Revision of the 2002 Medical and Dental Guidance Notes, a good practice guide

Author(s): Mr John R Saunderson

Hospital: Hull and East Yorkshire Hospitals NHS Trust

Reference: RAD Magazine, 43, 504, 33-34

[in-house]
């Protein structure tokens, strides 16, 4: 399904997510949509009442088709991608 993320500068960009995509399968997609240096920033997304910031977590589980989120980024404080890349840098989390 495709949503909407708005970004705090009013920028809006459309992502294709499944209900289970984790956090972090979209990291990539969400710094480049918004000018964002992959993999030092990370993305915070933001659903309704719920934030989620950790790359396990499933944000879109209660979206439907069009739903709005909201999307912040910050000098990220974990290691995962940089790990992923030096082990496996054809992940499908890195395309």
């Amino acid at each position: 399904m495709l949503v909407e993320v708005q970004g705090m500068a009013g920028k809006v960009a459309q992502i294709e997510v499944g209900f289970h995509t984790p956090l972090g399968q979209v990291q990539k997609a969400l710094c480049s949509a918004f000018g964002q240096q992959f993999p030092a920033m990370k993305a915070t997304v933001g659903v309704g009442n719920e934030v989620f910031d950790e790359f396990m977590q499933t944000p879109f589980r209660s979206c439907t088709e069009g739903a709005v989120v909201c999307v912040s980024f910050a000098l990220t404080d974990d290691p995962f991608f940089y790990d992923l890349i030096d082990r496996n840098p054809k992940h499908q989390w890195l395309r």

It was not long after the discoveries of x-rays by Wilhelm Röntgen in 1895 and of radioactivity by Henri Becquerel in 1896 that both the incredible usefulness and the not insignificant hazard of these new wonders began to be appreciated by the scientific and medical world. In the very early years, stories abounded of skin injuries associated with exposure to x-rays. One of the earliest published cases was that reported by Professor John Daniel of Vanderbilt University. A child had been accidently shot in the head, and Daniel was asked if the new x-rays could be used to locate the position of the bullet. The dean of the medical department Dr William Dudley volunteered to be a guinea pig so that the correct exposure could be determined, and the experiment was undertaken on the February 29, 1896. Unfortunately, despite a one-hour exposure, Daniel was unable to obtain a satisfactory image. Three weeks later a two inch (50 mm) bald spot appeared on Dudley’s head. Daniel speculated that some form of quasi electrical current may have been generated in the hair, causing this depilation, and reported: “We, and especially Dr Dudley, shall watch with interest the ultimate effect.”

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